After studying this chapter, you should be able to:
Draw a simple scheme outlining the key biochemical reactions involving cobalamin (vitamin B12) and folate.
Understand how cobalamin and folate are absorbed from the gut and transported in plasma.
Explain the mechanisms that cause megaloblastic morphology in the bone marrow and blood and describe these features.
Describe the causes and treatment of cobalamin deficiency.
Describe the causes and treatment of folate deficiency.
Hematopoiesis depends on orderly cell division and differentiation for the logarithmic expansion and maturation of progenitor cells into large numbers of circulating blood cells. In the megaloblastic anemias, DNA synthesis is impaired, leading to slowing or arrest of cellular division during the DNA synthesis phase of the cell cycle (S phase). A high fraction of cells suffering from such defects undergo programmed cell death (apoptosis). In the bone marrow, the decreased survival of hematopoietic progenitors leads to reduced production of circulating cells (ineffective hematopoiesis). Because RNA synthesis and cytoplasmic differentiation are relatively unaffected, progenitors and progeny that survive are enlarged (macrocytic). The main cause of megaloblastic anemias is deficiency of either cobalamin (vitamin B12) or folic acid, vitamins that are essential for DNA replication and repair. In addition, chemotherapeutic drugs that inhibit DNA synthesis can result in findings similar to those seen in cobalamin or folate deficiency. It is not surprising that the clinical phenotype extends to other tissues that rely on continuous and robust cellular proliferation and differentiation, particularly the gastrointestinal tract.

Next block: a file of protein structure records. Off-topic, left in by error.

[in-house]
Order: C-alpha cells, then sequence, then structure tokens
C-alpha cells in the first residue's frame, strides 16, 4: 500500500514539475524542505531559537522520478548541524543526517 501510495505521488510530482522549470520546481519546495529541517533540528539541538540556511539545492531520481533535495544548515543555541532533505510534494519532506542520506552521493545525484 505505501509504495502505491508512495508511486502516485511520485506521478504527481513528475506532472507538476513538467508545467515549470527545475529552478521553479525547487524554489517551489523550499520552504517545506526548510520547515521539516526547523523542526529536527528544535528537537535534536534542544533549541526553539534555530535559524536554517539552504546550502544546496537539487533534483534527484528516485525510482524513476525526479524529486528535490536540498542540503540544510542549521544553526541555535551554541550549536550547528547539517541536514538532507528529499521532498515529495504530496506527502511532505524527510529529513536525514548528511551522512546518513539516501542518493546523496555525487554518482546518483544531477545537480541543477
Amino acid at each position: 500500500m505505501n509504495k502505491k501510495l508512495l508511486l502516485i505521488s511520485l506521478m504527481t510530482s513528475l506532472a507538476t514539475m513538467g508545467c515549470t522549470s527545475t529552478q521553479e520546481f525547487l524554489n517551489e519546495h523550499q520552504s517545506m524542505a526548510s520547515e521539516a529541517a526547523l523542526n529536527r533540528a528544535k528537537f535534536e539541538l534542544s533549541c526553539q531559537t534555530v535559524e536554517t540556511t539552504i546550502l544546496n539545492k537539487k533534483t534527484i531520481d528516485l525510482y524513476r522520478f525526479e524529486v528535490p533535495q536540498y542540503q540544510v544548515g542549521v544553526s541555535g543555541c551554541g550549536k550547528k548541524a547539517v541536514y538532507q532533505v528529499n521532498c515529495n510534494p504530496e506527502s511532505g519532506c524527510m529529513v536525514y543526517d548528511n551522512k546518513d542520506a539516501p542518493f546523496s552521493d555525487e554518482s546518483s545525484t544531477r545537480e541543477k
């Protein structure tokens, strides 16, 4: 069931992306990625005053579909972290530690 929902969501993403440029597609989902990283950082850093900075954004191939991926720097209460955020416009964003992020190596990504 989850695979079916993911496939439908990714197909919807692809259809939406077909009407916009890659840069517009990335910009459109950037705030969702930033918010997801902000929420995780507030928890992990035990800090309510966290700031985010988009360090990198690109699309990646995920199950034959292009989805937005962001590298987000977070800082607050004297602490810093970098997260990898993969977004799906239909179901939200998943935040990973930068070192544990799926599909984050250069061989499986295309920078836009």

Understanding the pathophysiology of the megaloblastic anemias requires knowledge of the absorption, transport, and utilization of folate and cobalamin as well as familiarity with the key chemical reactions in which these vitamins are essential cofactors.
PHYSIOLOGY OF COBALAMIN AND FOLATE
Cobalamin is a complex organic molecule containing a tetrapyrole corrin ring that is similar in structure to heme but that has a divalent cobalt atom in its center instead of an iron atom. Like heme iron, this cobalt atom binds to two ligands. One is a benzimidazole nucleotide, whereas the other can be either a methyl group (found in methylcobalamin) or an adenosyl group (found in adenosylcobalamin). Cobalamin is present in all foods of animal origin including meat, fish, and dairy products. Food cobalamin is tightly bound to proteins. Following ingestion, some cobalamin in food is transferred to human haptocorrin in saliva. As depicted in Figure 6-1, the acidic environment of the stomach enables efficient release and transfer of the remaining food cobalamin to haptocorrin in gastric juice. After transit to the duodenum, the increase in pH enables the transfer of cobalamin from haptocorrin to intrinsic factor, a transport protein secreted by gastric parietal cells. The cobalamin–intrinsic factor complex resists digestion and travels down the gut until it encounters epithelial cells in the distal ileum that express cubilin, a specific receptor for this bimolecular complex. The ...